"Which part of SCORM should I implement in my LMS?"

In general, passion and anger don’t mix with software standards for me. I believe we’re doing good work, I think SCORM is really effective, and I hope we’re doing our part to further its ongoing success. But… we often find ourselves mired in discussions over semantics or other companies’ arguments about minutiae. Over these things, there is little need for passion and anger.

If you develop an LMS or determine its functionality, though, I have a favor to ask of you. Please, please, please… do not implement part of the SCORM standard. I have encouraged many prospective customers to steer away from SCORM. I have no problem with companies that control their content and their platform electing to avoid SCORM completely if they have no use for interoperability. But if you have use for some aspects of SCORM, for your sake and mine, finish the job, complete the implementation, even go so far as getting certified.

Why? Why not do just what you need?

  1. Do you really know what you need right now? Do you know your target content well enough to say that definitively? [No, you don’t… you have no way of knowing for certain which data model elements are important to this piece of content.]
  2. Do you know what you’ll need from the next piece of content? What if it comes from another tool or vendor?
  3. Side effects. As you have some success with one piece of content, it will give you a false sense of security. Some other piece of content will come along and fail to function, and the reason for its failure won’t be apparent to anyone. These are the kinds of problems that will occupy you and others indefinitely. This is undoubtedly costly to your business, and not just in the short term.
  4. Your content vendors will hate you!
  5. There’s simply no logical point at which to stop. Do you need to be able to retrieve the learner’s name? Yes. What about the review mode? Well, probably, but does your content use it? What about interaction reporting? No, we have no content that reports interactions… It is a slippery slope in the worst sense.

So, I’m begging. Please stop now, stop before you start to implement a part of SCORM. If SCORM is important to you (and it should be in a lot of cases), then do it right. Go all the way. I’d love for you to use our tools to do it. But even if you don’t, please finish the job.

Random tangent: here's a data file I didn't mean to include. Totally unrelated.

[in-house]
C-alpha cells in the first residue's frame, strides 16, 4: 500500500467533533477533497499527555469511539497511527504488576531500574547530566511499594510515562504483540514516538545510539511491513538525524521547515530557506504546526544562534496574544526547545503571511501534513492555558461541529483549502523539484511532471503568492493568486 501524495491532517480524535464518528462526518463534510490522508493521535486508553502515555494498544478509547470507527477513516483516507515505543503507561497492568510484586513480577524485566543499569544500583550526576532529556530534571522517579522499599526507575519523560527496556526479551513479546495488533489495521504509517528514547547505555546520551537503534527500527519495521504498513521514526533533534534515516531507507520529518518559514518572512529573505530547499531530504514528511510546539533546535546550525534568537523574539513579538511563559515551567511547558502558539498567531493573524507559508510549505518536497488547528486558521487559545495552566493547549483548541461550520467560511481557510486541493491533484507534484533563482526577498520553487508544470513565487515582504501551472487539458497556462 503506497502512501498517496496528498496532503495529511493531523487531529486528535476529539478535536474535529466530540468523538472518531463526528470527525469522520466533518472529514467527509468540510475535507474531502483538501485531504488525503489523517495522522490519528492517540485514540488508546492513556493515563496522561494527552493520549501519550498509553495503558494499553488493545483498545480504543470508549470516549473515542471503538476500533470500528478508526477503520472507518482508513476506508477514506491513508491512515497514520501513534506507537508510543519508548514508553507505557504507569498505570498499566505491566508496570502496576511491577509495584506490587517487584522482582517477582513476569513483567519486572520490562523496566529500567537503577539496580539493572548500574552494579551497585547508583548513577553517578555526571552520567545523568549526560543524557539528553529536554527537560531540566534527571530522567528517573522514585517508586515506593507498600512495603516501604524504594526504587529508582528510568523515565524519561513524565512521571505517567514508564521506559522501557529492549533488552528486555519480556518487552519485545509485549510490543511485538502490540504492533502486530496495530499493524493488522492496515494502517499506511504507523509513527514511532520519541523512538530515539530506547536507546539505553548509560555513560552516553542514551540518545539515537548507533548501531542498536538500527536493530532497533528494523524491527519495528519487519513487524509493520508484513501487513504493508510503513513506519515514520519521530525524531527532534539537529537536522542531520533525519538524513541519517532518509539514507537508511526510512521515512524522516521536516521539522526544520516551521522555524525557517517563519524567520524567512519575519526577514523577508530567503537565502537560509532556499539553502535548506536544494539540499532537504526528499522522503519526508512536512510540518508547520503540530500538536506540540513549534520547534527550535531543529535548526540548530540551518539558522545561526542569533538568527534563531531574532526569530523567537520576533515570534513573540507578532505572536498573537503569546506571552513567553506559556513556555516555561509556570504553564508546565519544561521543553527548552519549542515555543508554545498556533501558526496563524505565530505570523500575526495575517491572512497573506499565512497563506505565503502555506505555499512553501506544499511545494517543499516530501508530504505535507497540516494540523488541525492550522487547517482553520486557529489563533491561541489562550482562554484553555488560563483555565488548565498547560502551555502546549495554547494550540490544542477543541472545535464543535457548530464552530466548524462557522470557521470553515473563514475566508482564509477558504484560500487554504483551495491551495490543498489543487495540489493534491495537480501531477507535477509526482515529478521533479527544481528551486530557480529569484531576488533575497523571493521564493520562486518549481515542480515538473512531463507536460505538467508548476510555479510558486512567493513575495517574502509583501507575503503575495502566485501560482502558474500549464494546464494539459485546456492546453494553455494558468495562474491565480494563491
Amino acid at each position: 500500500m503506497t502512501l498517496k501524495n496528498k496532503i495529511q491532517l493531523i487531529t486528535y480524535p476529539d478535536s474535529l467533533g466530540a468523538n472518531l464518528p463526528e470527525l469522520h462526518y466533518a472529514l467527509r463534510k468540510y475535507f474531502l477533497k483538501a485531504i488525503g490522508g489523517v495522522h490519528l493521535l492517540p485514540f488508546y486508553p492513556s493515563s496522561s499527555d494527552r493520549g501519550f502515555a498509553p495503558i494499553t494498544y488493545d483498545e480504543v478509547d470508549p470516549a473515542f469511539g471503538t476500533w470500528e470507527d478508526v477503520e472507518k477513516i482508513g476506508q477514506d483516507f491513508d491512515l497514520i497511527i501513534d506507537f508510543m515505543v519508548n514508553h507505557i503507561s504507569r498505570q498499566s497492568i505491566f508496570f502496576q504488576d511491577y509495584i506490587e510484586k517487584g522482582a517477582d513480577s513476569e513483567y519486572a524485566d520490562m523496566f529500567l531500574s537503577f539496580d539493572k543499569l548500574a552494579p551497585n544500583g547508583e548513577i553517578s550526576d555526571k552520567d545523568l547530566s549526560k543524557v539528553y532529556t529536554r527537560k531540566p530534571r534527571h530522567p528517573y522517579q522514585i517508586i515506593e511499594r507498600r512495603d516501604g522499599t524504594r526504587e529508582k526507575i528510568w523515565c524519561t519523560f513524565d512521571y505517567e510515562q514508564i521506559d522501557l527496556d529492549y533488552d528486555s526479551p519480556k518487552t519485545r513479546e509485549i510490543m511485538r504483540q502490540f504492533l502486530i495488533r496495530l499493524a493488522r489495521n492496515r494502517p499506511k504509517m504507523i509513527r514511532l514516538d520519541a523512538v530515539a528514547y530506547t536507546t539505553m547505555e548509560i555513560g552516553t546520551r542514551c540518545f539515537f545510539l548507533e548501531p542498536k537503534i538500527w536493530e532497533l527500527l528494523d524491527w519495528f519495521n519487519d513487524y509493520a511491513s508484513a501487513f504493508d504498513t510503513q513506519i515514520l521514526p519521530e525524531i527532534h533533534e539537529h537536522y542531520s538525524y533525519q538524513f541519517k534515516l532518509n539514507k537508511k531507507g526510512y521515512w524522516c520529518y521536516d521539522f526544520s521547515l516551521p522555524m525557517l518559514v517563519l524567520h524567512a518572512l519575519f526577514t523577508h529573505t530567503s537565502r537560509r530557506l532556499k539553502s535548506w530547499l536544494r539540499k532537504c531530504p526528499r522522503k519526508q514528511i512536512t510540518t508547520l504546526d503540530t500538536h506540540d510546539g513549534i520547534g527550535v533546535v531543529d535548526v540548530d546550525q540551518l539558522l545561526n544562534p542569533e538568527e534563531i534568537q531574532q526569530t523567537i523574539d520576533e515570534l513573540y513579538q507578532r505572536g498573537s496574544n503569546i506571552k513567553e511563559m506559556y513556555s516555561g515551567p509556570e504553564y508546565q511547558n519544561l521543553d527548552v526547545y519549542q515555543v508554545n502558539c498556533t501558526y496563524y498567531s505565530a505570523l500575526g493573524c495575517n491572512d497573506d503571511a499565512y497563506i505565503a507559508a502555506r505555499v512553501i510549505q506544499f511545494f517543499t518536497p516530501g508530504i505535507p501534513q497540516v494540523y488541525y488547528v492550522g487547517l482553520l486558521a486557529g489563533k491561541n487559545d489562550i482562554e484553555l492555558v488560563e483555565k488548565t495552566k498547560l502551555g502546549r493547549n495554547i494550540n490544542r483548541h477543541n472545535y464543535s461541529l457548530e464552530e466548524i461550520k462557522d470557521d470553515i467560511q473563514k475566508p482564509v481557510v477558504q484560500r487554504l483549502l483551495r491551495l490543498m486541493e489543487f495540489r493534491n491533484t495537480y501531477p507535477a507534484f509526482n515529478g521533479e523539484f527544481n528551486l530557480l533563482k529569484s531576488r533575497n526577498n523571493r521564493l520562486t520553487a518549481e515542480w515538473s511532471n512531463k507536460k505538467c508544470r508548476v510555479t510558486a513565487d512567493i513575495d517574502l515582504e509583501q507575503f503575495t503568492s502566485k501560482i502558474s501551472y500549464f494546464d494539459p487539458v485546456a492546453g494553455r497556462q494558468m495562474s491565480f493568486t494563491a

• Dave

    Interesting post.

    When we originally built Articulate Online we built it only for our products and to support only our products, but we still used SCORM 1.2 for reporting thinking it wouldn’t be that bad. We ran into a host of problems with some of the limitations of SCORM, like the limit on the number of characters for Essay questions, characters that aren’t supported, which made things difficult because with Articulate Online we had a goal of having really rich reports, which was difficult to support using SCORM as our communication mechanism.

    We eventually switched our new products to use our own new proprietary communication method that wasn’t bound by the limitations of SCORM. As a QA person I hated the idea of changing our communication mechanism in our new products because hey, we spent so much time getting the SCORM approach to work, but after all was said and done, our own proprietary communication method caused way less headaches, and had way less bugs.

    Don’t get me wrong, SCORM is great, but it would have worked better for us to just begin with our own communication method.

    But I have to totally agree with this:
    “Your content vendors will hate you!”

    I can’t count how many times I have heard from people that content created with our software doesn’t work in their “in house” developed LMS and the problem ends up being some half assed implementation.

  • Tim Martin

    Right on, Dave. I couldn’t agree more. For someone who will have control over both the content and the LMS (as you do in Articulate Online), SCORM is more hassle than help. You guys are able to do things in reporting data that SCORM simply doesn’t allow for. (Detailed interaction reporting is a great example of this, and, something I posted on a few weeks ago.

    The benefit of SCORM comes when you deliver content to another LMS provider and need to know that certain aspects of LMS functionality are globally available. (Obviously, at Articulate, you’re well informed in that regard, given your broad success in delivering content in so many LMS’s.)

    Thanks for the comment.

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